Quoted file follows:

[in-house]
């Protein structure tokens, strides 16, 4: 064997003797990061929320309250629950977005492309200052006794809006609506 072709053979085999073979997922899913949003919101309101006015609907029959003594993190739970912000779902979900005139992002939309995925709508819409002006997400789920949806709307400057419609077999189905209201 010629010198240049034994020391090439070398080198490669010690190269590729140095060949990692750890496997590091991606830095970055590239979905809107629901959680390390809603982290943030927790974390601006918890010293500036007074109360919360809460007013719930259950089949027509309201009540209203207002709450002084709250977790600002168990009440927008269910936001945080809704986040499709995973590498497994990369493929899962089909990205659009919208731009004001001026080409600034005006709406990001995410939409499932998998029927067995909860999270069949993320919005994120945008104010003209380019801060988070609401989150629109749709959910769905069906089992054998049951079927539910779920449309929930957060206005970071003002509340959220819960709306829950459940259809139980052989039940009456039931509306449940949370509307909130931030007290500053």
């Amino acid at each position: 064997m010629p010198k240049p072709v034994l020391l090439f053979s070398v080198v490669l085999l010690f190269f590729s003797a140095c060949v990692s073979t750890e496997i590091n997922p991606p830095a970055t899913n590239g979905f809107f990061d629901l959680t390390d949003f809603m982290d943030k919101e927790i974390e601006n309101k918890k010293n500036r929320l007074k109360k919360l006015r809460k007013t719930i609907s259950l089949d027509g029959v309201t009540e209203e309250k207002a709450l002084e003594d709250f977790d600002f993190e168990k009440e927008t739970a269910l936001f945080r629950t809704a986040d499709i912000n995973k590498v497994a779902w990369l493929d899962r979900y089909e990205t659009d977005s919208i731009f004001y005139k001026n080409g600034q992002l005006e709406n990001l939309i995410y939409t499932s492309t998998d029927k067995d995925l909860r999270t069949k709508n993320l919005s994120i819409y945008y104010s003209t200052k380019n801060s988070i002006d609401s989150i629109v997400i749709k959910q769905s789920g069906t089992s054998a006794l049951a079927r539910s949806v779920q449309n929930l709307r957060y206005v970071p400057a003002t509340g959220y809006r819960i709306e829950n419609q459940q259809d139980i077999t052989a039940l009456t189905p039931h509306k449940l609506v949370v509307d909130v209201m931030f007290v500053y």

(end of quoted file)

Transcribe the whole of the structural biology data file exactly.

[in-house]
């Protein structure tokens, strides 16, 4: 064997003797990061929320309250629950977005492309200052006794809006609506 072709053979085999073979997922899913949003919101309101006015609907029959003594993190739970912000779902979900005139992002939309995925709508819409002006997400789920949806709307400057419609077999189905209201 010629010198240049034994020391090439070398080198490669010690190269590729140095060949990692750890496997590091991606830095970055590239979905809107629901959680390390809603982290943030927790974390601006918890010293500036007074109360919360809460007013719930259950089949027509309201009540209203207002709450002084709250977790600002168990009440927008269910936001945080809704986040499709995973590498497994990369493929899962089909990205659009919208731009004001001026080409600034005006709406990001995410939409499932998998029927067995909860999270069949993320919005994120945008104010003209380019801060988070609401989150629109749709959910769905069906089992054998049951079927539910779920449309929930957060206005970071003002509340959220819960709306829950459940259809139980052989039940009456039931509306449940949370509307909130931030007290500053």
């Amino acid at each position: 064997m010629p010198k240049p072709v034994l020391l090439f053979s070398v080198v490669l085999l010690f190269f590729s003797a140095c060949v990692s073979t750890e496997i590091n997922p991606p830095a970055t899913n590239g979905f809107f990061d629901l959680t390390d949003f809603m982290d943030k919101e927790i974390e601006n309101k918890k010293n500036r929320l007074k109360k919360l006015r809460k007013t719930i609907s259950l089949d027509g029959v309201t009540e209203e309250k207002a709450l002084e003594d709250f977790d600002f993190e168990k009440e927008t739970a269910l936001f945080r629950t809704a986040d499709i912000n995973k590498v497994a779902w990369l493929d899962r979900y089909e990205t659009d977005s919208i731009f004001y005139k001026n080409g600034q992002l005006e709406n990001l939309i995410y939409t499932s492309t998998d029927k067995d995925l909860r999270t069949k709508n993320l919005s994120i819409y945008y104010s003209t200052k380019n801060s988070i002006d609401s989150i629109v997400i749709k959910q769905s789920g069906t089992s054998a006794l049951a079927r539910s949806v779920q449309n929930l709307r957060y206005v970071p400057a003002t509340g959220y809006r819960i709306e829950n419609q459940q259809d139980i077999t052989a039940l009456t189905p039931h509306k449940l609506v949370v509307d909130v209201m931030f007290v500053y």